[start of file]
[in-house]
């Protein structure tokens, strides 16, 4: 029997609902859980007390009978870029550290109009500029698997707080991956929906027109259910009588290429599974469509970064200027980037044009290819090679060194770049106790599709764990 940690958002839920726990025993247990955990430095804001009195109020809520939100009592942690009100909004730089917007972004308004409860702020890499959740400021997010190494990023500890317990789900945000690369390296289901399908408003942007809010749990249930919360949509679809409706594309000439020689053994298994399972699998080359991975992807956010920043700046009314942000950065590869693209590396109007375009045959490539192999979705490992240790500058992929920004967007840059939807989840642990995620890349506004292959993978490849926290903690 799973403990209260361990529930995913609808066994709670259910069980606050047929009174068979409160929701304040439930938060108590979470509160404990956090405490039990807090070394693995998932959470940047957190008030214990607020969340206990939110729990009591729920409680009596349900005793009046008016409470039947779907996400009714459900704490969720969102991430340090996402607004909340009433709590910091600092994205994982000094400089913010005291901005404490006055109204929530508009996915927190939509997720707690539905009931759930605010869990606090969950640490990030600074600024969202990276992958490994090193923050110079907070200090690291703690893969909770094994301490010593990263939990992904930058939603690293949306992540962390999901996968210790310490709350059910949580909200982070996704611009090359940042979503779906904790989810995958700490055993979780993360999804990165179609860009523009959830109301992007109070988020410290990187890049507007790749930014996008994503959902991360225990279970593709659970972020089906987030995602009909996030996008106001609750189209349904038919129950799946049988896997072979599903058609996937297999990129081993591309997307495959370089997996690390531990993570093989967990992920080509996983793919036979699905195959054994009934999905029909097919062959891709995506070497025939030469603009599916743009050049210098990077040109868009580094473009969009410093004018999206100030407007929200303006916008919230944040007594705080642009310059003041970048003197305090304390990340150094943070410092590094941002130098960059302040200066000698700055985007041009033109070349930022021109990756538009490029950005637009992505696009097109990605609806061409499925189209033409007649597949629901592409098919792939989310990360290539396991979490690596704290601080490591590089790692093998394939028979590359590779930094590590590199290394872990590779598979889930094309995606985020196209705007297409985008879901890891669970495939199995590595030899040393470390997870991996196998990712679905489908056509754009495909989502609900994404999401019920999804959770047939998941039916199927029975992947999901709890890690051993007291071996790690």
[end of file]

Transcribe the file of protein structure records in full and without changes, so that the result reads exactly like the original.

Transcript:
[in-house]
């Protein structure tokens, strides 16, 4: 029997609902859980007390009978870029550290109009500029698997707080991956929906027109259910009588290429599974469509970064200027980037044009290819090679060194770049106790599709764990 940690958002839920726990025993247990955990430095804001009195109020809520939100009592942690009100909004730089917007972004308004409860702020890499959740400021997010190494990023500890317990789900945000690369390296289901399908408003942007809010749990249930919360949509679809409706594309000439020689053994298994399972699998080359991975992807956010920043700046009314942000950065590869693209590396109007375009045959490539192999979705490992240790500058992929920004967007840059939807989840642990995620890349506004292959993978490849926290903690 799973403990209260361990529930995913609808066994709670259910069980606050047929009174068979409160929701304040439930938060108590979470509160404990956090405490039990807090070394693995998932959470940047957190008030214990607020969340206990939110729990009591729920409680009596349900005793009046008016409470039947779907996400009714459900704490969720969102991430340090996402607004909340009433709590910091600092994205994982000094400089913010005291901005404490006055109204929530508009996915927190939509997720707690539905009931759930605010869990606090969950640490990030600074600024969202990276992958490994090193923050110079907070200090690291703690893969909770094994301490010593990263939990992904930058939603690293949306992540962390999901996968210790310490709350059910949580909200982070996704611009090359940042979503779906904790989810995958700490055993979780993360999804990165179609860009523009959830109301992007109070988020410290990187890049507007790749930014996008994503959902991360225990279970593709659970972020089906987030995602009909996030996008106001609750189209349904038919129950799946049988896997072979599903058609996937297999990129081993591309997307495959370089997996690390531990993570093989967990992920080509996983793919036979699905195959054994009934999905029909097919062959891709995506070497025939030469603009599916743009050049210098990077040109868009580094473009969009410093004018999206100030407007929200303006916008919230944040007594705080642009310059003041970048003197305090304390990340150094943070410092590094941002130098960059302040200066000698700055985007041009033109070349930022021109990756538009490029950005637009992505696009097109990605609806061409499925189209033409007649597949629901592409098919792939989310990360290539396991979490690596704290601080490591590089790692093998394939028979590359590779930094590590590199290394872990590779598979889930094309995606985020196209705007297409985008879901890891669970495939199995590595030899040393470390997870991996196998990712679905489908056509754009495909989502609900994404999401019920999804959770047939998941039916199927029975992947999901709890890690051993007291071996790690």